Primary care is currently organised in Portugal on a geographical basis. The Group of Healthcare Centres (ACES), introduced under Decree-Law No. 28/2008, of 22 February, as amended, was created as a decentralised service of the ARS (which have directive powers over it) as a new way to guarantee improved direct access to healthcare for Portuguese citizens, which was previously assured by the healthcare centres regime, enacted by Decree-Law No. 60/2003 of 1 April. ACES is made up of healthcare providers with administrative autonomy, which agglomerate one or more healthcare centres. They are responsible for providing primary healthcare to the population of a specific geographic area. Even though ACES is intended to be the primary source of healthcare services, hospitals continue to be citizens' first choice.

It is also possible to receive basic primary healthcare through the Local Healthcare Systems (SLS), introduced by Decree-Law No. 156/99, of 10 May, which are made up of healthcare centres, hospitals and any other healthcare service providers or institutions, public or private, which operate within a certain local region. The SLS are created by means of an administrative order from the Minister of Health, following a proposal from the ARS and after consulting the local authorities.

Despite the international financial crisis in 2007, which limited public expenditure in the healthcare system, the private sector managed to find a way to keep its market share within the healthcare sector. One of the most important reforms within the hospital sector in Portugal in recent years was the development of public–private partnerships, enacted by Decree-Law No. 111/2012, of 23 May, as amended. Although the investment and operation of these healthcare units is private, they are nevertheless integrated into the SNS, which means that all SNS users have the same rights and duties as in any other public hospital or healthcare unit. Currently, there are four hospitals under this regime.15


i Regulators

As mentioned in Section I above, the Ministry of Health is the central government entity responsible, among other things, for the execution and evaluation of the national health policy, for regulating and overseeing healthcare services and activities developed by the private sector and for the regulation, evaluation and inspection of the SNS.

Meanwhile, the ARS are the bodies responsible for supervising healthcare providers from the public, private or social sectors, with the exception of the pharmacy sector.

ii Institutional healthcare providers

The ARS, apart from being the bodies responsible for supervising healthcare activities, are also responsible for the entire licensing process of institutional healthcare providers. In accordance with Decree-Law No. 127/2014 of 22 August, as amended, the opening and functioning of a healthcare unit depends of the verification of the technical operating requirements applicable to each type of healthcare provider.

For an entity to operate as a healthcare provider it must obtain a licence for that purpose, except in the specific cases set forth in the law (in which case, a mere declaration of conformity is sufficient for the healthcare unit to function).

Without prejudice to criminal, disciplinary and civil liability and any other administrative sanctions that may apply, operating a healthcare unit without a licence is an administrative offence punishable with fines ranging from €4,000 to €44,891.81. In addition to this, and depending on the seriousness of the offence, additional sanctions may be imposed, such as the suspension of the activity of the healthcare unit subject to licensing for a maximum period of two years. If the licensing procedure is not settled, the healthcare unit may be definitively closed.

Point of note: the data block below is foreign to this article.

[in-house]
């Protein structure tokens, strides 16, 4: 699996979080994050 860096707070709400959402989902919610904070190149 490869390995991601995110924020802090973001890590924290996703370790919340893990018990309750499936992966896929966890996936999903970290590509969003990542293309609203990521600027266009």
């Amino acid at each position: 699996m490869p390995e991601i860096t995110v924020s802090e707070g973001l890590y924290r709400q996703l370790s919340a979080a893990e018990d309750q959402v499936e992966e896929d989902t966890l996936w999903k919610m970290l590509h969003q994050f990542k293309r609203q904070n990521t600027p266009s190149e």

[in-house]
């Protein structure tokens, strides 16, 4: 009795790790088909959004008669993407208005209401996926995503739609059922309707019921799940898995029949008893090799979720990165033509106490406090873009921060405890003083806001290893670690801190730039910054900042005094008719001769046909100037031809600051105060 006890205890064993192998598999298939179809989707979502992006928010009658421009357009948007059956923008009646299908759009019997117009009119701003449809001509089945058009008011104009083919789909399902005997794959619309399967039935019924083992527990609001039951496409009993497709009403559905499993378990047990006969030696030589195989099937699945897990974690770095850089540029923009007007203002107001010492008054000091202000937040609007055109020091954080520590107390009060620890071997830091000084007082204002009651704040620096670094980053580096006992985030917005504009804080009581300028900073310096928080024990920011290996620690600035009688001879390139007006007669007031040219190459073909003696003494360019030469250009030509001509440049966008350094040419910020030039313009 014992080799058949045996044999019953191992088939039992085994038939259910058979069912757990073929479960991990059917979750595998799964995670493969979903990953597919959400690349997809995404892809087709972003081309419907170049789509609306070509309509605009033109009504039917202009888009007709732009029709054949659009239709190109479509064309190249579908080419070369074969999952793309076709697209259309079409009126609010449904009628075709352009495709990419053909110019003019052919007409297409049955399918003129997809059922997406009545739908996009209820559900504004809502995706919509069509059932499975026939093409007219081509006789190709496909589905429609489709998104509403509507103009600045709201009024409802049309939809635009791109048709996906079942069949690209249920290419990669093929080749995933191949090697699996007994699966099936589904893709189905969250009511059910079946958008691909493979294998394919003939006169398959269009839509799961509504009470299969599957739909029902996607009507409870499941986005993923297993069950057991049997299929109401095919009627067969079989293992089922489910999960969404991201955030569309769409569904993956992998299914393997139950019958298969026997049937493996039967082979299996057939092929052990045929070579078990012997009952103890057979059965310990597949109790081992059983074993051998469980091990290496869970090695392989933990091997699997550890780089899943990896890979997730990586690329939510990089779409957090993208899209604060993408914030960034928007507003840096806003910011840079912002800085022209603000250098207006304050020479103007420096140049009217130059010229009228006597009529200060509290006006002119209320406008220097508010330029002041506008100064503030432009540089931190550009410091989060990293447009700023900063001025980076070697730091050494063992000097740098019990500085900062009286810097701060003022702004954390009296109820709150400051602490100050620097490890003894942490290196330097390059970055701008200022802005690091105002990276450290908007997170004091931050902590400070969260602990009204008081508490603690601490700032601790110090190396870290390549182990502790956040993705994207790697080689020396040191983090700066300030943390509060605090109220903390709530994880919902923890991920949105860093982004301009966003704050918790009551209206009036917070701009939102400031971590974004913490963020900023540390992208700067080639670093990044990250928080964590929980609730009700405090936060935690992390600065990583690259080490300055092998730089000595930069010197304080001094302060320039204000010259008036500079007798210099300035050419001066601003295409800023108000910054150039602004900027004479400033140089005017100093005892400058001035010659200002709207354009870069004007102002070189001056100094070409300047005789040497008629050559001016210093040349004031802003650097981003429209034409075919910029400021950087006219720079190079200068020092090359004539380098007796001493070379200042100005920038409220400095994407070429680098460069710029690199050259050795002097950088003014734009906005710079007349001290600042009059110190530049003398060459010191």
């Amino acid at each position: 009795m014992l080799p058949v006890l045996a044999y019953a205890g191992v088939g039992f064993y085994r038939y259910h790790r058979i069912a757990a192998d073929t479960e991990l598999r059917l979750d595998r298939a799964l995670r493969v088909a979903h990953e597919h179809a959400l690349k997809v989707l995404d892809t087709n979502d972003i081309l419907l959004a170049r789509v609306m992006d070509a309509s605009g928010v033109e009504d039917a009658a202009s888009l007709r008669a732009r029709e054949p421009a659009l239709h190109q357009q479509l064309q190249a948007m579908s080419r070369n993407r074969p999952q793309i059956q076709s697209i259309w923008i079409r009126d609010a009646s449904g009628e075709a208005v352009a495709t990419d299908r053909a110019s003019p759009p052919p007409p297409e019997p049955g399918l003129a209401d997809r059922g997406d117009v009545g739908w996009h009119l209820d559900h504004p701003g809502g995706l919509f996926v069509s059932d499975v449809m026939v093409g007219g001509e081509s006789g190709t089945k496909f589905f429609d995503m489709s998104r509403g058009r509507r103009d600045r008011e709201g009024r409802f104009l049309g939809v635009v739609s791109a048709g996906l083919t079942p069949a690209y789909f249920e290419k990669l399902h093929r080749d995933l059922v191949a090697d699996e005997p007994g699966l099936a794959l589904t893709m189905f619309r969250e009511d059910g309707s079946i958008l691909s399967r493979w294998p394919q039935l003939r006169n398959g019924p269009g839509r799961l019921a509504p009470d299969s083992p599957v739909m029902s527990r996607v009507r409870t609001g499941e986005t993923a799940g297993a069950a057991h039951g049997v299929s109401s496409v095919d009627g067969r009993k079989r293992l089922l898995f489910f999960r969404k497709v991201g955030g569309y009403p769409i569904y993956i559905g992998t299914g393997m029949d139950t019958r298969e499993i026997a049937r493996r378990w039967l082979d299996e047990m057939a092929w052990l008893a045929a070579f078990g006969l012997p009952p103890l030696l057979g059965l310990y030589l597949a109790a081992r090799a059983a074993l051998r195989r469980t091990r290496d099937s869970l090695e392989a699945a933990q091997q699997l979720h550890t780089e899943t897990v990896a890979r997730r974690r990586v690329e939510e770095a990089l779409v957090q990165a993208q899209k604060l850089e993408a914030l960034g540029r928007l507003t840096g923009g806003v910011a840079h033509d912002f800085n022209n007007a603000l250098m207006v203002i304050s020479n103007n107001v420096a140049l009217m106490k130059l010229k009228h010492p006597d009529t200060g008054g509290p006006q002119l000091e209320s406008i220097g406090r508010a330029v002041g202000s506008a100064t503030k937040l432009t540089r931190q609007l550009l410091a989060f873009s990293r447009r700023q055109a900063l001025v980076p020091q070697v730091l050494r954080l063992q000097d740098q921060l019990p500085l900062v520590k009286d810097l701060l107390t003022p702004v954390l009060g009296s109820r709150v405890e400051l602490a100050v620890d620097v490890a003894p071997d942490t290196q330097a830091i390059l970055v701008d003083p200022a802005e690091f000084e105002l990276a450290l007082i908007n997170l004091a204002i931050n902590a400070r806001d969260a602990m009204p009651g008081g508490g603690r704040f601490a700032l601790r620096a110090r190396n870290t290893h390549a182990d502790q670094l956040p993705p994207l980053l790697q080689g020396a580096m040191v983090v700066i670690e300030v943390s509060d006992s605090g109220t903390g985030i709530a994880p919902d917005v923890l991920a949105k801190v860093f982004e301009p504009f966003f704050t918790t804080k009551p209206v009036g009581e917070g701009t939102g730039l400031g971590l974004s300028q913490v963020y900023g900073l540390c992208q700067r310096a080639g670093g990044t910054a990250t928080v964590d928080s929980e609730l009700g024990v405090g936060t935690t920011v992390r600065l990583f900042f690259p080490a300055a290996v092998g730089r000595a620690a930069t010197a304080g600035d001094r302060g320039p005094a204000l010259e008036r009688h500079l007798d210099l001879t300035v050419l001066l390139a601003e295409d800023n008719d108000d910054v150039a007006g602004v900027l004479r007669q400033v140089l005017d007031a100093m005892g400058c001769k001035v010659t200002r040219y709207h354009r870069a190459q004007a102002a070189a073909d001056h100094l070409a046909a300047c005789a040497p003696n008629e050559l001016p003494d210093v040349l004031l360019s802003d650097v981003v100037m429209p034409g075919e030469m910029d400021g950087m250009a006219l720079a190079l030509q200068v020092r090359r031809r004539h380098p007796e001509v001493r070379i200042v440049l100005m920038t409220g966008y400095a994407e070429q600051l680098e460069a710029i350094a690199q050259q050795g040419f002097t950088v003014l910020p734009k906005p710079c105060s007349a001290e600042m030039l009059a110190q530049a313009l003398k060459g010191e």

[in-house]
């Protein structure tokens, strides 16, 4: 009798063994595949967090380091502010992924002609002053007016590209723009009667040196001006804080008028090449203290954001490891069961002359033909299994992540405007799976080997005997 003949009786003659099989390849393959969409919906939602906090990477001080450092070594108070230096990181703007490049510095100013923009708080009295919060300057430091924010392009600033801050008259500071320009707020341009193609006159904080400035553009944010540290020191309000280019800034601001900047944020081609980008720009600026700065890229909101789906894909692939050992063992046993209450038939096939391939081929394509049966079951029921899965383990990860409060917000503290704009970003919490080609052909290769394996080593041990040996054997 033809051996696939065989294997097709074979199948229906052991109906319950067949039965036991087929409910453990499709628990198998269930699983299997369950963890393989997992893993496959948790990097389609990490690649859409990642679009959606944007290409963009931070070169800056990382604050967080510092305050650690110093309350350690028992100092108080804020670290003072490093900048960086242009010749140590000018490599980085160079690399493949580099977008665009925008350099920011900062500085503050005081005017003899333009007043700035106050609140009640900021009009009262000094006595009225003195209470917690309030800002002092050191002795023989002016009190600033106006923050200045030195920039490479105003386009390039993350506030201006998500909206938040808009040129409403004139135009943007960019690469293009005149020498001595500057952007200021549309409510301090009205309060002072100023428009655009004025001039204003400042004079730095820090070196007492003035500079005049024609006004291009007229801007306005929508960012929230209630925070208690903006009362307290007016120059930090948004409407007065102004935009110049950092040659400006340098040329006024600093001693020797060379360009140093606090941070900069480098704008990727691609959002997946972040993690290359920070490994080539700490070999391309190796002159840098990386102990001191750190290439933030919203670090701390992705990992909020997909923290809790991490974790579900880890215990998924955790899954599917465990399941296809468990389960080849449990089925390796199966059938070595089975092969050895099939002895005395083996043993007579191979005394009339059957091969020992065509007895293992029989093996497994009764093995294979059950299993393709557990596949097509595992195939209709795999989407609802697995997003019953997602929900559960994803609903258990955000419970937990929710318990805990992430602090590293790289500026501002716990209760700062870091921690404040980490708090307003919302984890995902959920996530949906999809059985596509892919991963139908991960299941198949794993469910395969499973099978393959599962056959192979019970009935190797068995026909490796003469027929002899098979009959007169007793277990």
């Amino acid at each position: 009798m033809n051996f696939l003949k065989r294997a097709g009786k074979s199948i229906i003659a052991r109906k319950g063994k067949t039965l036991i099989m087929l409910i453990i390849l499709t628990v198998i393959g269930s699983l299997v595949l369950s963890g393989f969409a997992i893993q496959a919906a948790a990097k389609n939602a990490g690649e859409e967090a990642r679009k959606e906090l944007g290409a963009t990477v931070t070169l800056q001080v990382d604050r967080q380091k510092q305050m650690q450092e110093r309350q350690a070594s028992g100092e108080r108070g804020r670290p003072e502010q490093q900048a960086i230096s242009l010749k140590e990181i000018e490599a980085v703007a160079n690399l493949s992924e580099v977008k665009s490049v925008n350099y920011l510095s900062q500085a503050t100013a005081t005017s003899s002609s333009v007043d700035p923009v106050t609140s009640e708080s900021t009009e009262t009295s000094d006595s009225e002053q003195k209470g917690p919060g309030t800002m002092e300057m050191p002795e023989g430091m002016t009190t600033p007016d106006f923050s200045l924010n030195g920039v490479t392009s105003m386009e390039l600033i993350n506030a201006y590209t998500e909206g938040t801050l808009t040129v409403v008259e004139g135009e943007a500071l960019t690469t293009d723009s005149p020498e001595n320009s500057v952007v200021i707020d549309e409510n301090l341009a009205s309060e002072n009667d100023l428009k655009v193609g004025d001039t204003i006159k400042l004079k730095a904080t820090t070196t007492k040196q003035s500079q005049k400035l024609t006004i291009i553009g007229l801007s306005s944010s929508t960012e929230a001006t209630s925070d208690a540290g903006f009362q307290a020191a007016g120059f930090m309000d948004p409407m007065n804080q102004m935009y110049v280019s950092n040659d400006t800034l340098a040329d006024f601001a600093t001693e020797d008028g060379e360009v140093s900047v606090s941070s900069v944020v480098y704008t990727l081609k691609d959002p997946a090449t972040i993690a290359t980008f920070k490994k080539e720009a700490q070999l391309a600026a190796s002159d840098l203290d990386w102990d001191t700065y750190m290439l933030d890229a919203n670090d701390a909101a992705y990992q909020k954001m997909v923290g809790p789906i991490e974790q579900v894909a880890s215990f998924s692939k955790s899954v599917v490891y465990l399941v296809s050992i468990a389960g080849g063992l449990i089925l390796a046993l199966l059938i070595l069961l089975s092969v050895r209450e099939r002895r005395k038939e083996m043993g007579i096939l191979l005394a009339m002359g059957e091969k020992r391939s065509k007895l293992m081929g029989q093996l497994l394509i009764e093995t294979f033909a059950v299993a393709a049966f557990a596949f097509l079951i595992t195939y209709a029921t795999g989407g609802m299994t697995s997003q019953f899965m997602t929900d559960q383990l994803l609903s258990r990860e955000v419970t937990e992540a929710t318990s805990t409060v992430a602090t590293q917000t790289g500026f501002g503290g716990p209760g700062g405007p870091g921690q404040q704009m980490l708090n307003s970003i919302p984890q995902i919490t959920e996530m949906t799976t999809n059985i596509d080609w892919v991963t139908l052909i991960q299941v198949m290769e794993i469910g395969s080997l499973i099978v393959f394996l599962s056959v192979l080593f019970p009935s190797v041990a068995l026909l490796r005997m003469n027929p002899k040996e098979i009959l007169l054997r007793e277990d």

iii Healthcare professionals

The practice of medical doctors in Portugal is regulated by the Statutes of the Portuguese College of Medical Doctors, approved by Law No. 282/77 of 5 July, as amended.

The Portuguese College of Medical Doctors is a public professional association representing the medical doctor class in Portugal. To practise as a doctor, it is necessary to be registered with the Portuguese College of Medical Doctors. Registration can only be rejected on the basis of (1) a lack of required academic qualifications, (2) prohibition from practising the medical profession dictated by a court of law (if the decision can no longer be appealed), and (3) failure to pass a medical communication test that foreign doctors must comply with in order to assess their Portuguese language skills. The applicant is entitled to appeal the decision of the Portuguese College of Medical Doctors to a superior council or to the Portuguese administrative courts.

It is possible, under Decree-Law 341/2007 of 12 October, to obtain automatic recognition of foreign academic degrees that are of the same level and nature as and have objectives that are identical to the degrees of licenciado, mestre and doutor awarded by Portuguese higher-education institutions. Under this legal framework only public higher-education institutions are entitled to recognise a foreign degree as the corresponding referred to degrees. Following this recognition, international graduates can request their registration with the Portuguese College of Medical Doctors.

The practice of medicine without registration in the Portuguese College of Medical Doctors is considered as the crime of usurpation of functions under the Portuguese Penal Code, punishable with a prison sentence of up to two years or a fine of up to 240 days.

Dentistry, nursing and pharmacy are all also regulated professions that require prior inscription with a public association. Inscription in each of the respective public colleges governing the dentistry, nursing and pharmacy professions is governed by similar principles to those that govern inscription with the Portuguese College of Medical Doctors, notably in terms of academic requirements and the need to undertake adequate training in each of the aforementioned professions.